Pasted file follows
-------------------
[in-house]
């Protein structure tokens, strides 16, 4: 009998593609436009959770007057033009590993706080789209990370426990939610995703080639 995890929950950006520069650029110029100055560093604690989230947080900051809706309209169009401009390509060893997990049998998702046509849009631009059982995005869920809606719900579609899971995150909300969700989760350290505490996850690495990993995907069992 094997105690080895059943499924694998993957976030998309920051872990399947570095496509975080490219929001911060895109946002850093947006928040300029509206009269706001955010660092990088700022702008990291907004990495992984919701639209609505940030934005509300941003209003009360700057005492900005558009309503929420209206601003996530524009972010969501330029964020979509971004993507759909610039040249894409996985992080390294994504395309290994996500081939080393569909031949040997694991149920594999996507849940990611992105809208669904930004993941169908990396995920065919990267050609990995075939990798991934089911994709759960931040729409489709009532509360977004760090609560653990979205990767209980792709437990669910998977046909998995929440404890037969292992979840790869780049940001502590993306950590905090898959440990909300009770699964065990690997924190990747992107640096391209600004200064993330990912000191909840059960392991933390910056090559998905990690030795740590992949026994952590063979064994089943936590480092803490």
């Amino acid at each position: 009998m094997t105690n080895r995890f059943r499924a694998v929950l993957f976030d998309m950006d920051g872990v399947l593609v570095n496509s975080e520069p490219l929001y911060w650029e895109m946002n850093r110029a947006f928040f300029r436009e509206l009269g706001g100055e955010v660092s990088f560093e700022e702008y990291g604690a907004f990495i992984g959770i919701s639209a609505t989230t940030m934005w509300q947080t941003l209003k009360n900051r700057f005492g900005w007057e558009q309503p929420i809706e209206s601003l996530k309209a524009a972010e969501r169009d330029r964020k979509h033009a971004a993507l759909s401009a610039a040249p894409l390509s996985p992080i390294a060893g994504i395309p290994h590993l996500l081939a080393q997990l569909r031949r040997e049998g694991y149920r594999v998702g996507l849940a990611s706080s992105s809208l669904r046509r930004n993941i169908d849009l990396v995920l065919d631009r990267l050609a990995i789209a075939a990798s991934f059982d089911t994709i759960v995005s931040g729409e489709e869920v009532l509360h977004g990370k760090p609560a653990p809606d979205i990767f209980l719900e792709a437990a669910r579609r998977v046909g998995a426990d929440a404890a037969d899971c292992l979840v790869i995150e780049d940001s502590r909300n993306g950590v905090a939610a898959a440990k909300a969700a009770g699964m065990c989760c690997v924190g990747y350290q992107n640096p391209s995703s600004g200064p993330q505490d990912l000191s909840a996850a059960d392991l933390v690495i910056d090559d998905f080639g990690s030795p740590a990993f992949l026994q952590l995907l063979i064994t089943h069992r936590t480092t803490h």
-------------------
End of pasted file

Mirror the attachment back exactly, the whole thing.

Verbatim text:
[in-house]
């Protein structure tokens, strides 16, 4: 009998593609436009959770007057033009590993706080789209990370426990939610995703080639 995890929950950006520069650029110029100055560093604690989230947080900051809706309209169009401009390509060893997990049998998702046509849009631009059982995005869920809606719900579609899971995150909300969700989760350290505490996850690495990993995907069992 094997105690080895059943499924694998993957976030998309920051872990399947570095496509975080490219929001911060895109946002850093947006928040300029509206009269706001955010660092990088700022702008990291907004990495992984919701639209609505940030934005509300941003209003009360700057005492900005558009309503929420209206601003996530524009972010969501330029964020979509971004993507759909610039040249894409996985992080390294994504395309290994996500081939080393569909031949040997694991149920594999996507849940990611992105809208669904930004993941169908990396995920065919990267050609990995075939990798991934089911994709759960931040729409489709009532509360977004760090609560653990979205990767209980792709437990669910998977046909998995929440404890037969292992979840790869780049940001502590993306950590905090898959440990909300009770699964065990690997924190990747992107640096391209600004200064993330990912000191909840059960392991933390910056090559998905990690030795740590992949026994952590063979064994089943936590480092803490």
């Amino acid at each position: 009998m094997t105690n080895r995890f059943r499924a694998v929950l993957f976030d998309m950006d920051g872990v399947l593609v570095n496509s975080e520069p490219l929001y911060w650029e895109m946002n850093r110029a947006f928040f300029r436009e509206l009269g706001g100055e955010v660092s990088f560093e700022e702008y990291g604690a907004f990495i992984g959770i919701s639209a609505t989230t940030m934005w509300q947080t941003l209003k009360n900051r700057f005492g900005w007057e558009q309503p929420i809706e209206s601003l996530k309209a524009a972010e969501r169009d330029r964020k979509h033009a971004a993507l759909s401009a610039a040249p894409l390509s996985p992080i390294a060893g994504i395309p290994h590993l996500l081939a080393q997990l569909r031949r040997e049998g694991y149920r594999v998702g996507l849940a990611s706080s992105s809208l669904r046509r930004n993941i169908d849009l990396v995920l065919d631009r990267l050609a990995i789209a075939a990798s991934f059982d089911t994709i759960v995005s931040g729409e489709e869920v009532l509360h977004g990370k760090p609560a653990p809606d979205i990767f209980l719900e792709a437990a669910r579609r998977v046909g998995a426990d929440a404890a037969d899971c292992l979840v790869i995150e780049d940001s502590r909300n993306g950590v905090a939610a898959a440990k909300a969700a009770g699964m065990c989760c690997v924190g990747y350290q992107n640096p391209s995703s600004g200064p993330q505490d990912l000191s909840a996850a059960d392991l933390v690495i910056d090559d998905f080639g990690s030795p740590a990993f992949l026994q952590l995907l063979i064994t089943h069992r936590t480092t803490h």